Native Americans, Alaskan Natives have high COVID-19 risk
COVID-19 is hitting some communities hard, and a cluster of factors puts Native Americans at especially high risk.
Among those factors: multi-generational families living under one roof and, in some cases, limited access to running water or power, says Jessica Atwell, infectious disease epidemiologist with the Johns Hopkins Center for American Indian Health.
Underlying health conditions, such as diabetes and heart disease, cause even higher risk for Native Americans, Atwell says. Native Americans are 50 percent more likely to have heart disease and twice as likely to have diabetes compared to their white counterparts nationwide.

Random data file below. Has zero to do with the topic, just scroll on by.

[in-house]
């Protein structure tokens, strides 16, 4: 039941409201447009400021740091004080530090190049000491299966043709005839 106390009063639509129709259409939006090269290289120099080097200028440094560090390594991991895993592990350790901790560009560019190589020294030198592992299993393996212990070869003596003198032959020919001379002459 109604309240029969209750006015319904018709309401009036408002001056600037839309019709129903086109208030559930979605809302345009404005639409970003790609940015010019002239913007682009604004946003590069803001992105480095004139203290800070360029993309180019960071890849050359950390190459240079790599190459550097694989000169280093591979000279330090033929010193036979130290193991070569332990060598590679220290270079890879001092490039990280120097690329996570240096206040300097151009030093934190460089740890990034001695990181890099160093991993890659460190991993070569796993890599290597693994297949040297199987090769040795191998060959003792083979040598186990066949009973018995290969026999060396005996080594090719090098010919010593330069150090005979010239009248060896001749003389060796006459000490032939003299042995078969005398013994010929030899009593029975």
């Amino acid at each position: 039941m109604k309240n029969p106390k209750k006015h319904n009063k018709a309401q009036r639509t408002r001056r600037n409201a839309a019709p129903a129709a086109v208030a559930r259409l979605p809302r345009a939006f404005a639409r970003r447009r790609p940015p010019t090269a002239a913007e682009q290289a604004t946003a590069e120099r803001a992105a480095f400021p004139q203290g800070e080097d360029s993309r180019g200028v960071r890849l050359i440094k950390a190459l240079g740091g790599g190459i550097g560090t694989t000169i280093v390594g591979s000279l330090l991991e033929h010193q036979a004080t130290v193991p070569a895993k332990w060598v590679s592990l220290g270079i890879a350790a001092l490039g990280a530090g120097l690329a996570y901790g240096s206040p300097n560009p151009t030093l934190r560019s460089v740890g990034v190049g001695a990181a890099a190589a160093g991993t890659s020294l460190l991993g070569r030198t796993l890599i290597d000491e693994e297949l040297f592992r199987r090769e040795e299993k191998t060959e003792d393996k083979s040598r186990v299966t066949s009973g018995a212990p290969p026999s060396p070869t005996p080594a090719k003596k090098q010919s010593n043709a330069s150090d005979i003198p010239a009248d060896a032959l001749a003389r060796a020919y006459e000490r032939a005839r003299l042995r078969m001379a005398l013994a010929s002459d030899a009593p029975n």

In part because of these health conditions, Native American and Alaskan Native men have a significantly shorter lifespan than their female counterparts. Work is underway to address these issues, but the process is slow. While an Office of Indian Men’s Health passed as part of the affordable Care Act, no one has been named yet to administer it.
The Patient Centered Outcome Research Institute (PCORI) will announce research funding in August for organizations studying the impact of COVID-19 on vulnerable populations, including Native Americans and Alaskan Natives. The PCORI funding will support research into effective clinical pathways to improve outcomes, as well as effective system- or organizational-level responses to prevent or mitigate COVID-19’s impact on vulnerable groups.